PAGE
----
If you’re looking to buy in Pennsylvania, read on to learn about the regulations and tax laws specific to the state. We’ve summed up what you need to know below:
Home seller and buyer laws
In Pennsylvania, sellers are to disclose, in a seller’s property disclosure form, any known defects that might have a significant effect on the value of the home or the safety of inhabitants. This includes informing buyers about roof issues, structural problems, pest problems, and problems with the home’s plumbing, electrical, sewage and water systems. It also includes disclosing the presence of hazardous materials, as well as any outstanding legal issues. To see a copy of the form issued by the Pennsylvania Real Estate Commission, go here.
As a borrower, you should know that Pennsylvania is a judicial foreclosure state. This means that if you were to default on your mortgage, a lender would be required to go to court rather than working without court oversight. Under Pennsylvania law, a lender also has the right to a deficiency judgment, or the right to take you to court to collect any balance due if your foreclosed home sells for less than your mortgage.
Pennsylvania homeowners in danger of foreclosure may be able to receive a loan to pay their mortgages through the Homeowner’s Emergency Mortgage Assistance Program (HEMAP), which is administered by the Pennsylvania Housing Finance Agency (PHFA). According to state law, lenders are required to send a notice about HEMAP to homeowners facing foreclosure. To learn more about the program, see this fact sheet.
Divorce is never easy, and it can be challenging dividing assets jointly owned. For that reason, it’s important to know that Pennsylvania is also an equitable distribution, rather than a community property state. This means a court will attempt to divide a divorcing couple’s assets and debts as fairly as possible (rather than with a 50/50 split), considering factors like the length of the marriage, and individual differences in income and assets.
Closings in Pennsylvania are typically handled by either a licensed attorney or a title company.
If you are transferring ownership of property of any kind, most likely you’ll need to pay transfer tax. Once you’ve honed in a home you’d like to buy, your lender is responsible for disclosing exactly how much tax you’ll owe.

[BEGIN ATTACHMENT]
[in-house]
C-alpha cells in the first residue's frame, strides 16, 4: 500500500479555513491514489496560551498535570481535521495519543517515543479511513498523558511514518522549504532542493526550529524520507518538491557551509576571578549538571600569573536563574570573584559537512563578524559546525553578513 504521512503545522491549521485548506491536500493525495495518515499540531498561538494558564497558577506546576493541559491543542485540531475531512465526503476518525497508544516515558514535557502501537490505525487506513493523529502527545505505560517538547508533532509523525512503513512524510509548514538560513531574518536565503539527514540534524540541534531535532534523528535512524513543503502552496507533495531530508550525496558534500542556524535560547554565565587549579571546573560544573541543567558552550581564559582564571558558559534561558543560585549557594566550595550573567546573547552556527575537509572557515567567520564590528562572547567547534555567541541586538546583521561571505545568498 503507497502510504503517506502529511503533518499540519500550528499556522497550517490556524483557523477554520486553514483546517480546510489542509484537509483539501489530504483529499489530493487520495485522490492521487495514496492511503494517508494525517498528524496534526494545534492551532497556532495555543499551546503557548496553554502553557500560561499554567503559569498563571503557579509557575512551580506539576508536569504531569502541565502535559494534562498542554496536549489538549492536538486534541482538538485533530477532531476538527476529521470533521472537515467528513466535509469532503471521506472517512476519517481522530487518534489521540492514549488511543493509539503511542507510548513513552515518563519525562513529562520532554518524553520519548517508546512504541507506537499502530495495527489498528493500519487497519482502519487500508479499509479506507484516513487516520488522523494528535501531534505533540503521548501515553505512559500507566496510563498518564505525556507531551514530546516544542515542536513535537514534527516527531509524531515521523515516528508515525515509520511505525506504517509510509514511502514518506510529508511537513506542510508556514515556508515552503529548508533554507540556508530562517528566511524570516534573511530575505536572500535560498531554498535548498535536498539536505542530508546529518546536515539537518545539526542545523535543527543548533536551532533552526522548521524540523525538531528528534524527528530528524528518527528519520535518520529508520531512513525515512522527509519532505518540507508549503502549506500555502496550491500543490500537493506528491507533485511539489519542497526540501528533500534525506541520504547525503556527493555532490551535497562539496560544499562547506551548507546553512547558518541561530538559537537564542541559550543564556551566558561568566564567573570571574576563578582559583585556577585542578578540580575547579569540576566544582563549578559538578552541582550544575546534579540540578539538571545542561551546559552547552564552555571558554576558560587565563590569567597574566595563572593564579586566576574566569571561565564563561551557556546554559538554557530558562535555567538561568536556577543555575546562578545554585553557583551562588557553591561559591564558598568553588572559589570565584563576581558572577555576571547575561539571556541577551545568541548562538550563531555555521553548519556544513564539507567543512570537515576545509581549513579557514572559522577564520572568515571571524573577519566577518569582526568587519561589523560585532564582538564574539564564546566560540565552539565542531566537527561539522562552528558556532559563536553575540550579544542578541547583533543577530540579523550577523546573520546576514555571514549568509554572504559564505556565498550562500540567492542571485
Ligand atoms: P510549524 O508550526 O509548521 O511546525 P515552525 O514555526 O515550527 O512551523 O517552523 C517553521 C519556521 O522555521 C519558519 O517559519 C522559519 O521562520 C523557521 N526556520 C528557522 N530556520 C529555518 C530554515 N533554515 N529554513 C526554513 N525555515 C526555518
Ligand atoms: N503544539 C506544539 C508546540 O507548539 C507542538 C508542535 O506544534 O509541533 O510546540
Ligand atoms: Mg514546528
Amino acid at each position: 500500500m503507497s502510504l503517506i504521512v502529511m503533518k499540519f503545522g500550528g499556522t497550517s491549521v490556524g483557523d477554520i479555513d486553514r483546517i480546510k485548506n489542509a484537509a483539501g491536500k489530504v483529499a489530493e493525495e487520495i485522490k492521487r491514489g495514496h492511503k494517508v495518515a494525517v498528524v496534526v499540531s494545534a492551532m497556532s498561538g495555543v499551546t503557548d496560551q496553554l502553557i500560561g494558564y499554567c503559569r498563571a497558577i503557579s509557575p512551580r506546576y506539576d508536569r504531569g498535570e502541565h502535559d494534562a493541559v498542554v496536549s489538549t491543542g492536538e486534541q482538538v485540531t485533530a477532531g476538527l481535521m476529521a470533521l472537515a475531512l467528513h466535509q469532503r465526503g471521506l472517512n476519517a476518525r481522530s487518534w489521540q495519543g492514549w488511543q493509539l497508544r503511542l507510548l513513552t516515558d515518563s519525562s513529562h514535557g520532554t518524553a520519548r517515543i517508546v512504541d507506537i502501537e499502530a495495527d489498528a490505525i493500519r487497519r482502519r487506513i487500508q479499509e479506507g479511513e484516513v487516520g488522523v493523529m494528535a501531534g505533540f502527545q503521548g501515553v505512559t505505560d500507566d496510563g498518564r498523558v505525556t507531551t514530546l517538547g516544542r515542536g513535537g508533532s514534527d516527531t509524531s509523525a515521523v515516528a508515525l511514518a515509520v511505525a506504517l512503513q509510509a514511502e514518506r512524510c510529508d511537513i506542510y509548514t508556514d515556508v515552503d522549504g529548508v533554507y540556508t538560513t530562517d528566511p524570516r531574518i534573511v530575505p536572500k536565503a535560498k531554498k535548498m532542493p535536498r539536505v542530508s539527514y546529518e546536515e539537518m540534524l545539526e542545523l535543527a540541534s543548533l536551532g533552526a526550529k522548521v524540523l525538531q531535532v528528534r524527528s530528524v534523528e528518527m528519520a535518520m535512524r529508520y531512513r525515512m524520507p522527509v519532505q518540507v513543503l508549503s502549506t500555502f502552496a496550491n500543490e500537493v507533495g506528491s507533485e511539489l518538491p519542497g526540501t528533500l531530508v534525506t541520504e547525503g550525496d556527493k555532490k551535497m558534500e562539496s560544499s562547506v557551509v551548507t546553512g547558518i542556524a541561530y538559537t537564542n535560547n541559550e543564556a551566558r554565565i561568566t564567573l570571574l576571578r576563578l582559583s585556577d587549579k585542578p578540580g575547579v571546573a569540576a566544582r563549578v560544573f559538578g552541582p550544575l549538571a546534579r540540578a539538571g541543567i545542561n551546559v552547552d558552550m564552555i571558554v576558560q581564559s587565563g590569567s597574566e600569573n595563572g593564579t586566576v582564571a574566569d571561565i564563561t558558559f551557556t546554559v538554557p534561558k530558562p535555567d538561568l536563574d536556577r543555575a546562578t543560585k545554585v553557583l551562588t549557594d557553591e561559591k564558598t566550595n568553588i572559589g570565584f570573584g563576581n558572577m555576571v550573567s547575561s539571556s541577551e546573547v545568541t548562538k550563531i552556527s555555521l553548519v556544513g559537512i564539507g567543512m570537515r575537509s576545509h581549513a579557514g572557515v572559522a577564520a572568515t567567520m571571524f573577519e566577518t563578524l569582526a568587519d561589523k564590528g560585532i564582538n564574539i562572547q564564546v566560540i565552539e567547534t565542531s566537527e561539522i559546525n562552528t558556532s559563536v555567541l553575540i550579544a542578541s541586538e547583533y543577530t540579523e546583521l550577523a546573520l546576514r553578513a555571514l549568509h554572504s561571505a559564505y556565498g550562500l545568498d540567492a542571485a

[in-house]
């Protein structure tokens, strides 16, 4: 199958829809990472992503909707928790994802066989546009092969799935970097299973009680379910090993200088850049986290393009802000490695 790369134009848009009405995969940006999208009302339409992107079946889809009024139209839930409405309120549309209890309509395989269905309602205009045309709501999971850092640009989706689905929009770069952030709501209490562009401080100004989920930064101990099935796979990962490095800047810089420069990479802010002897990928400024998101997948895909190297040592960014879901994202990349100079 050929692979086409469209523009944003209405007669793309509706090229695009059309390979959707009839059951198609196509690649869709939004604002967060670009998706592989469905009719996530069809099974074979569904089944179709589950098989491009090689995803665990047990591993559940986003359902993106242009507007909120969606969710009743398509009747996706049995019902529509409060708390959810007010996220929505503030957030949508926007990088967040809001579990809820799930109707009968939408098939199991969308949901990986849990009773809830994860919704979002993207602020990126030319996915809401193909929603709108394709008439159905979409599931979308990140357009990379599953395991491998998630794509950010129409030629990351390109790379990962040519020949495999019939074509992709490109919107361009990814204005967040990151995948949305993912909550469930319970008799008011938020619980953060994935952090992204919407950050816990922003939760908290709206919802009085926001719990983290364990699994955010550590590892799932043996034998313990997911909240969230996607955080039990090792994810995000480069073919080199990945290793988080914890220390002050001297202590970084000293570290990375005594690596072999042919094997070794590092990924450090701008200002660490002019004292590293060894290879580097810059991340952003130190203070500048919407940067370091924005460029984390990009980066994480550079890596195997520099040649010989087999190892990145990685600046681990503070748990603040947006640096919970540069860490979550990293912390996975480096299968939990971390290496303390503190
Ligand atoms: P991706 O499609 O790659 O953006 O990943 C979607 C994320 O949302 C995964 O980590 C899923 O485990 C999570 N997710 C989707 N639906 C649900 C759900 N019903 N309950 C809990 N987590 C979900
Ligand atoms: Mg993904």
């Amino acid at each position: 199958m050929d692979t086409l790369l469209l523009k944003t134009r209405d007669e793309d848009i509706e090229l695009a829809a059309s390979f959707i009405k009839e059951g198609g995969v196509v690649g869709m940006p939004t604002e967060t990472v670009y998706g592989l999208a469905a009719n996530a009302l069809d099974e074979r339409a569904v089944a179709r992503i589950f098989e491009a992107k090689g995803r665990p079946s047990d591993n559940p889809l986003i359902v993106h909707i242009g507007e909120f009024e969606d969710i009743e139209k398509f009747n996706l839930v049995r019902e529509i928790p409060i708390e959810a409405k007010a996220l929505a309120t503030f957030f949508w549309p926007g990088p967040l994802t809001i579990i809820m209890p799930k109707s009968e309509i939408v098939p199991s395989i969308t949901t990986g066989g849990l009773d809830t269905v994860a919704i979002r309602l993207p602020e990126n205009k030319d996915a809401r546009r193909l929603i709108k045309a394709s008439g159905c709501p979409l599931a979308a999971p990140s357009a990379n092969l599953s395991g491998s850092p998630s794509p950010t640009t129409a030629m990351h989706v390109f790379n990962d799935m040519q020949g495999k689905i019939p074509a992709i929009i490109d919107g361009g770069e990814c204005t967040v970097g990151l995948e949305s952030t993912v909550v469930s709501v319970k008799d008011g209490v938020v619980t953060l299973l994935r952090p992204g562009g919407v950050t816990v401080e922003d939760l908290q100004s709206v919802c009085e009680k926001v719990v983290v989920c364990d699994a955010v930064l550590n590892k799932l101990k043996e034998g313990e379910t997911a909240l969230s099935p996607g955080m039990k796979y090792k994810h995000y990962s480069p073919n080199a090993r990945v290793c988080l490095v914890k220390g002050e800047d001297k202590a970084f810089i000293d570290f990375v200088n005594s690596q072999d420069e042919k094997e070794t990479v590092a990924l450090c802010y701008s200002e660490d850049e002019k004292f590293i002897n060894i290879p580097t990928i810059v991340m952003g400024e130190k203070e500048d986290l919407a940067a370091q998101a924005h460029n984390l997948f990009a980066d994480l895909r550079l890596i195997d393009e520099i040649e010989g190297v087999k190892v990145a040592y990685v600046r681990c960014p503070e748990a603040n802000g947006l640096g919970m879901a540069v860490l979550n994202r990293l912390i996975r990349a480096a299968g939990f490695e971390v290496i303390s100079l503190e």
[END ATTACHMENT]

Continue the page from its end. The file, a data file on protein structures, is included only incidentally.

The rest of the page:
In Pennsylvania, the transfer tax is based on 1% on the value of the real estate, and both the seller and buyer are responsible for seeing that it gets paid. In addition to paying a state transfer tax, you may also have to pay a local transfer tax. Philadelphia, for example, currently has a 3.278% transfer tax.
According to tax.rates.org, the median annual property tax bill for Pennsylvania homeowners is now $2,223 per year, based on a tax rate of 1.35%. Still, some counties charge considerably more — or less. Chester County, for example, now collects the highest property taxes in the state, an average of $4,192 annually. By contrast, Forest County charges just $860 per year.
In Pennsylvania, certain homeowners may qualify for a reduction in the amount of property tax they pay. For example, disabled veterans may qualify for a property tax exemption that reduces the taxable value of their homes and lets them pay less taxes in the end. The state also offers a property tax rebate (up to $650) for low income seniors, widows and widowers, and people with disabilities.
Conforming loan limits
Most counties in Pennsylvania have a maximum conforming loan limit of $484,350 for single-family homes, and only Pike County now has a higher limit, $726,525.
Conforming loan limits are the maximum loan amounts borrows can take on for the conforming loans backed and ensured by two government-sponsored entities, Fannie Mae and Freddie Mac. If your mortgage qualifies as a conforming loan, you are more likely to receive a better interest rate and more flexible loan terms that you would with a jumbo loan that exceeds the conforming loan limit in your area.